Army doctor Colonel George Peoples has helped to develop a vaccine that will potentially prevent the recurrence of breast cancer in patients who have gone into remission.

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NeuVax is the drug that started phase III clinical trials in January of 2012. The clinical trial will include a minimum of 700 patients, and will be conducted at over 100 medical facilities throughout the United States. Colonel George Peoples believes this could lead to approval by the U.S. Food and Drug Administration (FDA), enabling the drug to be mass produced and given to survivors of breast cancer.

The Man Behind The Vaccine

Colonel Peoples is the chief of surgical oncology at the Military Medical Center in San Antonio, Texas. Currently Col. Peoples is deployed in Honduras. His research has focused on the cells that cause breast cancer. Col. Peoples has been a military physician for most of his life and is world-renowned for his medical skills.

How It Works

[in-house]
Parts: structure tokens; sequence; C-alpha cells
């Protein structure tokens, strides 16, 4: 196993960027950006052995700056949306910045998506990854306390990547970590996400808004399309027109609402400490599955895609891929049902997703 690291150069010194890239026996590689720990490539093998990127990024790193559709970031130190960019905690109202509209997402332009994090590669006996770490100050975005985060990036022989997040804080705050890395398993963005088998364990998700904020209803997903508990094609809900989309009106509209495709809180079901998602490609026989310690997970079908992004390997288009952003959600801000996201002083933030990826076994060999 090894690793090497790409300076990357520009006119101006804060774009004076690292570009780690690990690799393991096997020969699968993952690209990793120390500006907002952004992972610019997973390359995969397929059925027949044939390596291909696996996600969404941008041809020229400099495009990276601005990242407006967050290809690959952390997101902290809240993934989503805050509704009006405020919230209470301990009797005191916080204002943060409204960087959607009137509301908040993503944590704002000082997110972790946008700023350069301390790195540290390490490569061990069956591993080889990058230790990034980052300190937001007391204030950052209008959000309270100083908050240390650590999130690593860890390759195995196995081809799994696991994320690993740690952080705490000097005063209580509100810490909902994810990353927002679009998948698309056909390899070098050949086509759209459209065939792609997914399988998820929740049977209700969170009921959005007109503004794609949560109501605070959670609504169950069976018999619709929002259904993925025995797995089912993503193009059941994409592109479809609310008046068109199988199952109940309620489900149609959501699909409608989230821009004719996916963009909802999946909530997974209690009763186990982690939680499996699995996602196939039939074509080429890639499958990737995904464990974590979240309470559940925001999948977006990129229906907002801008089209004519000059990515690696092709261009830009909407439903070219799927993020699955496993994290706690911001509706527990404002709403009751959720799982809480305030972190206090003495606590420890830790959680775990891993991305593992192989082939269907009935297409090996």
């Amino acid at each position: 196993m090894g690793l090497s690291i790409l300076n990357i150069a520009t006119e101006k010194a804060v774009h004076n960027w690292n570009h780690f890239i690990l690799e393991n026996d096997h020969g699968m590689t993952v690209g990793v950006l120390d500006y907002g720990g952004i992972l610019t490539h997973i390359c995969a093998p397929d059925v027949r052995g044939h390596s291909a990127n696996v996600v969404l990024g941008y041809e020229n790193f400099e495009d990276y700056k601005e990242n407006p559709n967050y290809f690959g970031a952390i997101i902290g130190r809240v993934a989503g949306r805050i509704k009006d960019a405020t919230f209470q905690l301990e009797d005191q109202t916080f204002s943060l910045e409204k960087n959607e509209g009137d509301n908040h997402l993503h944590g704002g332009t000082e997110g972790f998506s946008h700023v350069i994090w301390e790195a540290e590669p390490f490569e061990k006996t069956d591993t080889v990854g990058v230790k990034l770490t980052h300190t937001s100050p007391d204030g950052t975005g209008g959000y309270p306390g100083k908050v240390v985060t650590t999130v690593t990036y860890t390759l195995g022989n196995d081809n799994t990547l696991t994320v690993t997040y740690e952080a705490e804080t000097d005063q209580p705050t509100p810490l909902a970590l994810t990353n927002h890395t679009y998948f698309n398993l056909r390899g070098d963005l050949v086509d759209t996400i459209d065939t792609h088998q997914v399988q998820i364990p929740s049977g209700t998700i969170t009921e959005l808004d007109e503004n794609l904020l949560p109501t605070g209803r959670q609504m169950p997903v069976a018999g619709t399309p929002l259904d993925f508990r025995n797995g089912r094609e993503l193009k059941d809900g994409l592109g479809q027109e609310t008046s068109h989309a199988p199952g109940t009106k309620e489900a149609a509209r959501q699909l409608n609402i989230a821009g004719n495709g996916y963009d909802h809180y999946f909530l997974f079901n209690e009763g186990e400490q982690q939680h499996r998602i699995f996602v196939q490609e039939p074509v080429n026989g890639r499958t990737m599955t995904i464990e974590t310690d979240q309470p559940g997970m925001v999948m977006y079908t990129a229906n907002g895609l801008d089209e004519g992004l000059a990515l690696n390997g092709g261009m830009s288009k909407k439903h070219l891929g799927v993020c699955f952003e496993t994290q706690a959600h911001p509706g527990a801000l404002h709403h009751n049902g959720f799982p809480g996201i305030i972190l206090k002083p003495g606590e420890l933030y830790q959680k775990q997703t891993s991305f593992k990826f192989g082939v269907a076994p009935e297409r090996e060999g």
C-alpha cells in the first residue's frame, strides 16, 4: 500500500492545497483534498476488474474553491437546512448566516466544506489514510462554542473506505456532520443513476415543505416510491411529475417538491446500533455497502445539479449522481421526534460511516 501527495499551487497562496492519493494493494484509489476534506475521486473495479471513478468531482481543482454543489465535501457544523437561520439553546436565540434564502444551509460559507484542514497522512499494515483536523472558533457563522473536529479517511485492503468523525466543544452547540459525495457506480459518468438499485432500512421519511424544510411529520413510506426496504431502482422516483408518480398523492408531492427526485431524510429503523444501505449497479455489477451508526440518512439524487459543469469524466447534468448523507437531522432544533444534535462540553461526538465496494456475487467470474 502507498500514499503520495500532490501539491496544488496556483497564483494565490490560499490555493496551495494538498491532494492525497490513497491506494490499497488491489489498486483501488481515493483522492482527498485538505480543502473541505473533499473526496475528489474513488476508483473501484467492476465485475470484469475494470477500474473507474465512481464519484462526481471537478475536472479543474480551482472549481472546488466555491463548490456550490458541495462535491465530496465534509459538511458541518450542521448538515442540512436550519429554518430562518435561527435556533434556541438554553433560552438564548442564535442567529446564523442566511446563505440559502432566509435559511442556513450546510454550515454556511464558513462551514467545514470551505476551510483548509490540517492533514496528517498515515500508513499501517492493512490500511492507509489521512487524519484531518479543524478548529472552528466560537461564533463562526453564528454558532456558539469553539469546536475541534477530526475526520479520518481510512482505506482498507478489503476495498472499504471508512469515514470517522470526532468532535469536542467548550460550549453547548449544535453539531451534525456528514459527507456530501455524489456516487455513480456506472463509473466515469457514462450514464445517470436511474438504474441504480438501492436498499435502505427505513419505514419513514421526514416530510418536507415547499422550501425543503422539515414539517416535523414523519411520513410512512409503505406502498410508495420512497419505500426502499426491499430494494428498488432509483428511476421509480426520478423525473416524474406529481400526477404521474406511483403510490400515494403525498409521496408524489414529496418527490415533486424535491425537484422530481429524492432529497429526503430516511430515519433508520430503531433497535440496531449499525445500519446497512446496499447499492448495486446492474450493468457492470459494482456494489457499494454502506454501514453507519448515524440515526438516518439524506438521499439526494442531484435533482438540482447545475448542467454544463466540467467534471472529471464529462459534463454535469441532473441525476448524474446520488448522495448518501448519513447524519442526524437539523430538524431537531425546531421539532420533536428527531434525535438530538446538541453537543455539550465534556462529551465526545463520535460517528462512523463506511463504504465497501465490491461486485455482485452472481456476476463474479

The vaccine was created to target a chemical in the body called the E75 peptide. It is the most common chemical in breast cancer patients. Herceptin the current drug used to help treat breast cancer, targets another chemical protein called HER2/neu which is only found in treatable quantities in a fraction of breast cancer patients.

By targeting the E75 instead of the HER2/neu, the vaccine could not only help prevent breast cancer but also a countless number of other cancers that do not create a large amount of HER2/neu proteins in the body.

The Ultimate Goal

Initially, Peoples is hoping to prove that the vaccine is a better alternative for breast cancer patients who are not responding well to the Herceptin. After, he wants to expand his research to see how the vaccine affects patients with other forms of cancer. As all cancers express a level of protein, this means that his vaccine is not limited to breast cancer. Dr Peoples wants more than just to treat cancer; his goal is to prevent the disease entirely.

For the millions of women and their families around the world who have struggled in the fight against breast cancer, this research helps to renew the hope of a cancer-free future.